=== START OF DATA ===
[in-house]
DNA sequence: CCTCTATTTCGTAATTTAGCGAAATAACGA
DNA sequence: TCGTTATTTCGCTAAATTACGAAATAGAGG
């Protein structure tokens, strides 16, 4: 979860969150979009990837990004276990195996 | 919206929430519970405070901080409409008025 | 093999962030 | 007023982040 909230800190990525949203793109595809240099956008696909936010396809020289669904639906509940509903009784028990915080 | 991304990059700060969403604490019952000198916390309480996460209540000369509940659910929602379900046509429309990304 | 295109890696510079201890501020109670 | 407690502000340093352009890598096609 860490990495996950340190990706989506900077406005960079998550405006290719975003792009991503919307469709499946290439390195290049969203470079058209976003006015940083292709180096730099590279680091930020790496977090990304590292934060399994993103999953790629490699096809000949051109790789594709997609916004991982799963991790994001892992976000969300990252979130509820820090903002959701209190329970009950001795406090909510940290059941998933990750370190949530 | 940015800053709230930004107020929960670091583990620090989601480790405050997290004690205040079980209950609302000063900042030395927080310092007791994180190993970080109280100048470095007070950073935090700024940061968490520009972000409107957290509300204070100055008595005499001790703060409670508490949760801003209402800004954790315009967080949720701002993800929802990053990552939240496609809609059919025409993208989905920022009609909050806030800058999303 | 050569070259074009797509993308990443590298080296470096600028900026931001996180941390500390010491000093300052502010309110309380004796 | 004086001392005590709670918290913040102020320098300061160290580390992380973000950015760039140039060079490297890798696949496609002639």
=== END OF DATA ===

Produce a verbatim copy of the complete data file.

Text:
[in-house]
DNA sequence: CCTCTATTTCGTAATTTAGCGAAATAACGA
DNA sequence: TCGTTATTTCGCTAAATTACGAAATAGAGG
């Protein structure tokens, strides 16, 4: 979860969150979009990837990004276990195996 | 919206929430519970405070901080409409008025 | 093999962030 | 007023982040 909230800190990525949203793109595809240099956008696909936010396809020289669904639906509940509903009784028990915080 | 991304990059700060969403604490019952000198916390309480996460209540000369509940659910929602379900046509429309990304 | 295109890696510079201890501020109670 | 407690502000340093352009890598096609 860490990495996950340190990706989506900077406005960079998550405006290719975003792009991503919307469709499946290439390195290049969203470079058209976003006015940083292709180096730099590279680091930020790496977090990304590292934060399994993103999953790629490699096809000949051109790789594709997609916004991982799963991790994001892992976000969300990252979130509820820090903002959701209190329970009950001795406090909510940290059941998933990750370190949530 | 940015800053709230930004107020929960670091583990620090989601480790405050997290004690205040079980209950609302000063900042030395927080310092007791994180190993970080109280100048470095007070950073935090700024940061968490520009972000409107957290509300204070100055008595005499001790703060409670508490949760801003209402800004954790315009967080949720701002993800929802990053990552939240496609809609059919025409993208989905920022009609909050806030800058999303 | 050569070259074009797509993308990443590298080296470096600028900026931001996180941390500390010491000093300052502010309110309380004796 | 004086001392005590709670918290913040102020320098300061160290580390992380973000950015760039140039060079490297890798696949496609002639």